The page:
Jul 28, 2023 - Climate

How quantum computers will be used to improve our electrical grid

Illustration of a computer chip as an atom.

Illustration: Aïda Amer/Axios

Some of the most powerful computers in the world are being unleashed to help keep your lights on.

Details: Atom Computing, a California-based company building quantum computers, last week announced it's working with Golden's National Renewable Energy Laboratory (NREL) on a project to optimize the country's electrical grid.

  • The project is based out of NREL's Boulder campus.

Why it matters: The research could be useful in helping avoid major issues like blackouts by improving the grid's resiliency at a time when demand for electricity is increasing.

  • Products like electric vehicles are putting additional strain on the grid, and power-generating resources like wind and solar mean those grids are more complex.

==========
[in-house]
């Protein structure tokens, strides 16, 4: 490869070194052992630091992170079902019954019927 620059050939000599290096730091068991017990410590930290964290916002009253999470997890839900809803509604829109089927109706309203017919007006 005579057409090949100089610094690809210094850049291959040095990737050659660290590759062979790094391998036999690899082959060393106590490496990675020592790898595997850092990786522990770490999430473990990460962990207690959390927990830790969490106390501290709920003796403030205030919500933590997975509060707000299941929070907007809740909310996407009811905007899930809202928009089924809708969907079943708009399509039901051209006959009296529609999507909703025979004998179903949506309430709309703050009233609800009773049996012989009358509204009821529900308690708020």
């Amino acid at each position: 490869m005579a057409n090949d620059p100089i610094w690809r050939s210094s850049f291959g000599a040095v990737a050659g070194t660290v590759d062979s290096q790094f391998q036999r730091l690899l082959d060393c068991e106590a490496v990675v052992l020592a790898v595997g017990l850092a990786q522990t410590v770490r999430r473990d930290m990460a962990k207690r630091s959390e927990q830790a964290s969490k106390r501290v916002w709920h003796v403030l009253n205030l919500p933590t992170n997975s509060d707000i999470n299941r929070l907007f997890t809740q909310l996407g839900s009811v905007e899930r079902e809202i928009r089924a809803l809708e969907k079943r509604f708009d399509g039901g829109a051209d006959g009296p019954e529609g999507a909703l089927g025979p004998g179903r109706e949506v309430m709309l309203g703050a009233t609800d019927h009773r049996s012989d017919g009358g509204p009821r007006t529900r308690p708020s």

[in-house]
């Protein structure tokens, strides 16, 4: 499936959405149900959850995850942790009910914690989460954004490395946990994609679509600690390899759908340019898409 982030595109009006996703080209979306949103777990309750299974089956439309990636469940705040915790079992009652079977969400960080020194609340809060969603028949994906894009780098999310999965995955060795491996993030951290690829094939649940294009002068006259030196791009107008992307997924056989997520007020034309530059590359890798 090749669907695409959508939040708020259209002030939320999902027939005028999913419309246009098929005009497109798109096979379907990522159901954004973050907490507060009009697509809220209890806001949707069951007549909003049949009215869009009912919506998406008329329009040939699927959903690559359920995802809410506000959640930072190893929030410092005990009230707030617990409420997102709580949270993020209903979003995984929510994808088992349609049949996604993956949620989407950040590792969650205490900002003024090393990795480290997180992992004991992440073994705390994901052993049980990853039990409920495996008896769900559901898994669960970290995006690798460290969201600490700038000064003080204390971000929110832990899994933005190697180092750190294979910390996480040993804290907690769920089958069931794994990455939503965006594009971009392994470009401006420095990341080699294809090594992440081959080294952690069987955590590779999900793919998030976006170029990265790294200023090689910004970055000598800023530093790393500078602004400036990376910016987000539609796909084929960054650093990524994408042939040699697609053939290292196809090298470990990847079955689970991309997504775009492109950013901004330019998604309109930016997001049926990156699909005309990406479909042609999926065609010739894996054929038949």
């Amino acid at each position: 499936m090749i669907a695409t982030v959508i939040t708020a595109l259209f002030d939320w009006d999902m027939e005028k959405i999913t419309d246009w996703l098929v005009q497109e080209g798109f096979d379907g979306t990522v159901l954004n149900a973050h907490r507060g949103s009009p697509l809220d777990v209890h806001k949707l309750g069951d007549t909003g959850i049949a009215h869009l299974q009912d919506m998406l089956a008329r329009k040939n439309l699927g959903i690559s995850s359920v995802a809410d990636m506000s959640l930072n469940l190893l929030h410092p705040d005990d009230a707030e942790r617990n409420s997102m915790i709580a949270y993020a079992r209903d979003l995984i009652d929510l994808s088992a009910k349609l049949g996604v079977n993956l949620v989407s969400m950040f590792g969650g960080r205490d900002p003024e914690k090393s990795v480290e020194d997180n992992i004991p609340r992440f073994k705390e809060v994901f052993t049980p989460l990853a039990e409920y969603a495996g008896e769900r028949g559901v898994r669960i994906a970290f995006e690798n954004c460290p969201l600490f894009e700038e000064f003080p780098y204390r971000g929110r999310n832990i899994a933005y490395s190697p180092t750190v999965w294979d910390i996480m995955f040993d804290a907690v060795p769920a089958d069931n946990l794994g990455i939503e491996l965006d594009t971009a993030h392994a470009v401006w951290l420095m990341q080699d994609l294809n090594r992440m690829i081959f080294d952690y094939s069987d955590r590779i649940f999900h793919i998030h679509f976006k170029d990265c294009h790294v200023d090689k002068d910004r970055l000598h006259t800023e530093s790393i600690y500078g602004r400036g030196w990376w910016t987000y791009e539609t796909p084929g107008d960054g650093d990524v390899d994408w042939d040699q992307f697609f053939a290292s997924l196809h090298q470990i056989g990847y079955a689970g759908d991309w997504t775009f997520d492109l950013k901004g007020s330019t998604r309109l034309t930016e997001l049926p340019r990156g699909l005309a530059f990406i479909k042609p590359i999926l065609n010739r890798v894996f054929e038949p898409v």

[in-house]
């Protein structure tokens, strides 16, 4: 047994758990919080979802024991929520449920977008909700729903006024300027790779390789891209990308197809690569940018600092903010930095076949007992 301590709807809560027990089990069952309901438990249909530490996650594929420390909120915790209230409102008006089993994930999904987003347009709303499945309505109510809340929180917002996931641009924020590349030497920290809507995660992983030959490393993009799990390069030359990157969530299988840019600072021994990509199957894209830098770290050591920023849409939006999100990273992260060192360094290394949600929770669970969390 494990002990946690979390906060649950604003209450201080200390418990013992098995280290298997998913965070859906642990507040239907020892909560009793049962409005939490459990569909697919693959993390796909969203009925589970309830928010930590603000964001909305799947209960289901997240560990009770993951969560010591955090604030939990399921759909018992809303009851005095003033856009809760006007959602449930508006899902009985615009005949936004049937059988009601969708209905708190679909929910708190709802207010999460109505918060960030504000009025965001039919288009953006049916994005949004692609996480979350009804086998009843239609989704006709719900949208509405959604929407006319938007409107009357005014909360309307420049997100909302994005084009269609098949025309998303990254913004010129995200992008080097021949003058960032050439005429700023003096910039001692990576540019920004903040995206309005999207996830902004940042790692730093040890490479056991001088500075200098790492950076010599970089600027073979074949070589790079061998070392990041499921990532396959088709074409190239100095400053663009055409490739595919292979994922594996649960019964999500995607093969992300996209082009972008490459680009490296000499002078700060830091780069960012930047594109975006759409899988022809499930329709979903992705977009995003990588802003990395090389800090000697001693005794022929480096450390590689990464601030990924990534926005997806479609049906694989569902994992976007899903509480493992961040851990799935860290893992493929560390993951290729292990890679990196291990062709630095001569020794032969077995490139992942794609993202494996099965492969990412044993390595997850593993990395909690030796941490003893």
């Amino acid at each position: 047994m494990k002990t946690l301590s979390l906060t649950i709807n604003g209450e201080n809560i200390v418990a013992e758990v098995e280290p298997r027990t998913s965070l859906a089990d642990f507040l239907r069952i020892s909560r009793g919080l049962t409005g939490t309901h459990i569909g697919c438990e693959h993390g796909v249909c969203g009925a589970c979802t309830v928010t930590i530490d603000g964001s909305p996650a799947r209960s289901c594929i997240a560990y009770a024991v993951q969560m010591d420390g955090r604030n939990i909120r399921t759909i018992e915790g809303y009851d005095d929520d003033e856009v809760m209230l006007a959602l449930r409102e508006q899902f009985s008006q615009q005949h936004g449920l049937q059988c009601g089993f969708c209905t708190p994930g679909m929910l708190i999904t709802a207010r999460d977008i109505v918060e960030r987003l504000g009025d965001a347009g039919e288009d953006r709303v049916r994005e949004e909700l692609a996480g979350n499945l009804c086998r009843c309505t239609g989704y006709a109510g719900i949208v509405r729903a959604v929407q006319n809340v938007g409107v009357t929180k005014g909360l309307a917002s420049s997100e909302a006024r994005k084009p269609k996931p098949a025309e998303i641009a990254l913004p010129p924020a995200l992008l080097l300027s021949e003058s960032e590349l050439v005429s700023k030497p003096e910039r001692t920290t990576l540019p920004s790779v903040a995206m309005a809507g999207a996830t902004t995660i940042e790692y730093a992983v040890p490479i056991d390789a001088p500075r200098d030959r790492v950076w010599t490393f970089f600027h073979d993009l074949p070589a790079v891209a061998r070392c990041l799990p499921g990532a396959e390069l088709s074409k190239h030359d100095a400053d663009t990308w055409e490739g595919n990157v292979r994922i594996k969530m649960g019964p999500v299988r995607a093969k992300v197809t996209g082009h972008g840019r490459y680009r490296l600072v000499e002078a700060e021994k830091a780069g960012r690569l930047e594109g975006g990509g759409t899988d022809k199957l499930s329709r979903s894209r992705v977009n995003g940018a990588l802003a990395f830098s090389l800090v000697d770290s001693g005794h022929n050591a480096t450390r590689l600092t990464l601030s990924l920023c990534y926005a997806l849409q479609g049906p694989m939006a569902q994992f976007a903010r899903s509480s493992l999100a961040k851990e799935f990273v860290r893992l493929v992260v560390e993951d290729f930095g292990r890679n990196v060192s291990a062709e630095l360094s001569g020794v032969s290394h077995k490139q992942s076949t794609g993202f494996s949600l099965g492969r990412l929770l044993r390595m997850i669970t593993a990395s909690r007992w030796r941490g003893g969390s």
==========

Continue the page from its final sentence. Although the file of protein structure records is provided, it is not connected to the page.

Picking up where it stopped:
The big picture: The country's electrical grid is in desperate need of modernization, facing increased strain from energy needs to keep people cool with hot temperatures this summer, reports Axios' Emily Peck.

Zoom in: Rob Hays, CEO of Atom Computing, tells us his company's tech is being used by an NREL platform that allows testing on a simulation of the country's power grid.

Details: The initial research phase will look at how quantum computing can improve the time it takes to reroute power between feeder lines, which carry electricity. Right now, those are human decisions.

  • "We are evaluating how a quantum computer can provide better data to make these decisions," Rob Hovsapian, a research advisor at NREL, said in a statement.

The intrigue: Hays tells us the company is building quantum computers for NREL with systems that can be scaled up faster than other types of quantum computers.

Of note: These computers use qubits (quantum bits) as their fundamental unit, allowing them to process information in a fraction of the time it would take a classic computer.

  • The more qubits a computer has, the more useful it is in helping solve complex problems.
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